'Scary' story: F-16 pilot takes final flight, reflects on career

  • Published
  • By Senior Airman Siuta B. Ika
  • 51st Fighter Wing Public Affairs
Leonardo da Vinci once wrote, "For once you have tasted flight you will walk the Earth with your eyes turned skywards, for there you have been and there you will long to return."

For Lt. Col. Douglas "Scary" Schaare, an F-16 Fighting Falcon pilot and Reservist in the 55th Expeditionary Fighter Squadron, da Vinci's words couldn't be more true.

"Seeing some of the things that I've seen, there are no words for that; that's what I'm going to miss the most," said Schaare, who recently flew his final sortie in the Air Force and will retire with almost 5,000 flying hours - 4,600 in the cockpit of an F-16.

As if by fate, Schaare's tenure in the Air Force shares many similarities to a few different phases of flight.


Since childhood, Schaare knew he wanted to follow in his father's footsteps and "slip the surly bonds of Earth."

"My dad was a pilot in the Air Force, but I didn't really get to know him until he retired because he was gone a lot on TDYs - maybe even more then we are now - and he did a couple tours in Vietnam," Schaare said. "I can't even remember how old I was, but he took me up in a Cessna, and that was it. I just knew I wanted to be a pilot, and the older I got, instead of flying KC-135s or B-47s, which is what my dad flew, I knew I wanted to fly fighters."


Initially getting his start in the F-4E Phantom, he transitioned to the RF-4C Phantom before finally climbing into the cockpit of an F-16.

Even though he's flown the Viper for the last 20 years, Schaare never forgot one particular piece of advice he picked up while flying the F-4.

"On one of my first rides in the F-4 my instructor told me 'it's a beautiful jet, but it and every aircraft you're ever going to fly should say I will take care of you, but if you don't take care of me I will kill you,'" Schaare said. "It's a dangerous business. That's why we have prohibitive maneuvers, and training rules. Pretty much every rule and reg is written in blood. There's a lot of guys out there that made a mistake and it cost them their lives."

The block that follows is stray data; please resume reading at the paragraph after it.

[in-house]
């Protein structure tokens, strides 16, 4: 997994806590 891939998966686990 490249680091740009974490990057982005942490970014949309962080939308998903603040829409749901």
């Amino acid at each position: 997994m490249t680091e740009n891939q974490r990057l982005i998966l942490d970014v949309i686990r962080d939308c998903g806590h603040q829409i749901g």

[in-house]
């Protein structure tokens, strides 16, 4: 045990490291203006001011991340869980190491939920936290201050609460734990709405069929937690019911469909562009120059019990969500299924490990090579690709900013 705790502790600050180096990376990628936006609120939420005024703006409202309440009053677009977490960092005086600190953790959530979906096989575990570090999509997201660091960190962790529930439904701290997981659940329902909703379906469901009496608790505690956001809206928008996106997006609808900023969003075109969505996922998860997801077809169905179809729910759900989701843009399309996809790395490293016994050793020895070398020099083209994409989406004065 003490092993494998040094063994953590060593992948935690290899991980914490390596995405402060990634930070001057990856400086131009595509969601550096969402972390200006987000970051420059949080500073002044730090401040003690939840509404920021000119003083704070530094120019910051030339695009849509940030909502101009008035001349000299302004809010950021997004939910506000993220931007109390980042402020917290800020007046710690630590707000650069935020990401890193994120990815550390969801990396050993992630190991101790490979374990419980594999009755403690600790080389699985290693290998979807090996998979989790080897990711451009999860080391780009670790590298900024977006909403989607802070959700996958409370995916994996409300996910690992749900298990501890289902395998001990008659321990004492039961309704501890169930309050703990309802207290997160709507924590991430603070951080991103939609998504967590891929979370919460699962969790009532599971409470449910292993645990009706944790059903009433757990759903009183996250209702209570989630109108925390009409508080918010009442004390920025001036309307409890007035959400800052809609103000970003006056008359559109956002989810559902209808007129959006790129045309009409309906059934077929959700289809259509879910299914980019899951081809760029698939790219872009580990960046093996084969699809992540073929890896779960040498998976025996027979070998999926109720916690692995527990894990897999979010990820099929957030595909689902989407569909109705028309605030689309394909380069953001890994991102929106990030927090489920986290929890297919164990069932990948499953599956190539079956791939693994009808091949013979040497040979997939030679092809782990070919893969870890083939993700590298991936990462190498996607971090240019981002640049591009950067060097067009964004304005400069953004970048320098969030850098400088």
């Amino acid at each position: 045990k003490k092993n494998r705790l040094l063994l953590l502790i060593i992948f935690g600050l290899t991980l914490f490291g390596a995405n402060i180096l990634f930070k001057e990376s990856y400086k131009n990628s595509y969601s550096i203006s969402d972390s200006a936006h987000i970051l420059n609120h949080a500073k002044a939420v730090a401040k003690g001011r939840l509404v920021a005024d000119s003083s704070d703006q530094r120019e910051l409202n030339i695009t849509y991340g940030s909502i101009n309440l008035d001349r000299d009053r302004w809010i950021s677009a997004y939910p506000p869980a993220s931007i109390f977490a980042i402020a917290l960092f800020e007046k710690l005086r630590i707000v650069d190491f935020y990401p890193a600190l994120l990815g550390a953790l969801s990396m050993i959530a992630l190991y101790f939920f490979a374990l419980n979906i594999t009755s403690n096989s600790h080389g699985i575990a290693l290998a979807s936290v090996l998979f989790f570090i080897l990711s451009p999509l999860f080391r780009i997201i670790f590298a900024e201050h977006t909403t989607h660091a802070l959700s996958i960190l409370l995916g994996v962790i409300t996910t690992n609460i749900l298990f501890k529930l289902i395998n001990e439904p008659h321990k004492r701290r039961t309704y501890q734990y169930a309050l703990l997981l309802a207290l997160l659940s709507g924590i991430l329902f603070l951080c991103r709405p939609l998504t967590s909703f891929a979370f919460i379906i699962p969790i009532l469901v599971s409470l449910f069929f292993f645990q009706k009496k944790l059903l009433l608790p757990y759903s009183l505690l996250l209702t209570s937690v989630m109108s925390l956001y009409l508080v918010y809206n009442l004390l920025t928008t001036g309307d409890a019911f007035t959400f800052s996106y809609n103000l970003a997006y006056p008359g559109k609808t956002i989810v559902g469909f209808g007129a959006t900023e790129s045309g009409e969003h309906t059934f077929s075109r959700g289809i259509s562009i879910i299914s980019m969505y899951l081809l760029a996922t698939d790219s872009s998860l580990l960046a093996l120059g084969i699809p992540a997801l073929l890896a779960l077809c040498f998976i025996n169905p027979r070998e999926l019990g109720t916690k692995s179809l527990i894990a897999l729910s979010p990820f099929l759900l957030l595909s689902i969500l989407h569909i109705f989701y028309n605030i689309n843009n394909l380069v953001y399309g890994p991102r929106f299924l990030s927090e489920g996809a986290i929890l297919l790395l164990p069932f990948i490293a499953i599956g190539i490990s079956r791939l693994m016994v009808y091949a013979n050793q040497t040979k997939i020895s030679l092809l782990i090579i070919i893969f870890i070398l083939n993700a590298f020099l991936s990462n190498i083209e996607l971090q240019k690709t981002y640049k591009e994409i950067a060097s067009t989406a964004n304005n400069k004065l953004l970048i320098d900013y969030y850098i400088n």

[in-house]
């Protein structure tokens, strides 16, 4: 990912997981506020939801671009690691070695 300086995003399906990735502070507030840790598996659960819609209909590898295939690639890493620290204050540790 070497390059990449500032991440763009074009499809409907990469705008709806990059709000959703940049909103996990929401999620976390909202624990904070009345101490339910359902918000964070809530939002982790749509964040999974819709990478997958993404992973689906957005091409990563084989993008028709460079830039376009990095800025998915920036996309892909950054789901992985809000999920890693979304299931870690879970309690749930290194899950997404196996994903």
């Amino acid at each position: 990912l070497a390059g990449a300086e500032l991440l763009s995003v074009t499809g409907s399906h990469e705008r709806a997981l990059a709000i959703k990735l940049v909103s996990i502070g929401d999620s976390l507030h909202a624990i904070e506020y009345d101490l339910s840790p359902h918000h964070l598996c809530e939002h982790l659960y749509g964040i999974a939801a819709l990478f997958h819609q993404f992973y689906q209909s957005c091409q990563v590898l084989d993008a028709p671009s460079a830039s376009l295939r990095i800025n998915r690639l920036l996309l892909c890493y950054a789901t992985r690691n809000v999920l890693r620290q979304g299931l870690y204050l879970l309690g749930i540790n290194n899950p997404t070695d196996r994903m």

Take off

That lesson was just a piece of the advice pie that Schaare would take with him to his next assignment at George Air Force Base, Calif., where he cut his teeth on the F-4.

"I pretty much looked up to all the pilots when I first got to George because they were all 3,000-5,000 hour, multiple-tour Vietnam guys - total fighter pilots at heart," Schaare said. "Those guys lived and breathed fighter aviation, so that was a great place to grow up and learn how to be a better fighter pilot."


After serving a tour in Korea as an air liaison officer, or ALO, Schaare left the F-4 behind and transitioned to the F-16 at Luke Air Force Base, Ariz. Schaare would then serve at Mountain Home Air Force Base, Idaho, the assignment that had the most impact on his 25-year career.

"When I got to Mountain Home they had just built the whole concept of the air intervention composite wing, and they really stacked the deck," Schaare said. "There were a lot of patch wearers - weapons school graduates - at every level, which made it such a great place to learn. A lot of the pilots that were there are colonels or generals now. We also flew way more than we fly now. For basically three straight years, everybody in my flight averaged 24 sorties a month."


Schaare was then able to pay it forward and pass along his knowledge when he was selected to be an instructor pilot back at Luke.

Even though Schaare had a spotless flying record when it came to mishaps, he experienced plenty of close calls throughout his 25-year career.

"One time when I was an instructor at Luke, I was in the back seat and had a student up front doing a 1-v-1 intercept, and there was another student with another IP on the other side," Schaare said. "I asked him 'Are you sure you see him, because it looks like he's turning into us.' I couldn't see around his seat and then the next thing I know, literally three seconds later, we go by canopy-to-canopy - so close that I don't know how our tails didn't hit each other. I just remember looking up and I could see everything in their cockpit, and I could see the other instructor looking at me with wide eyes, probably with me looking back with even wider eyes. So I took a deep breath with my heart seeming like it was going to beat out of my throat, keyed the mic and tried to sound cool, but really was like 'wow.'"


Having put his extensive training and knowledge to work in Operations Southern Watch, Iraqi Freedom, New Dawn and Unified Protector, Schaare has more than 700 combat flying hours, but one mission will forever stick out in his mind.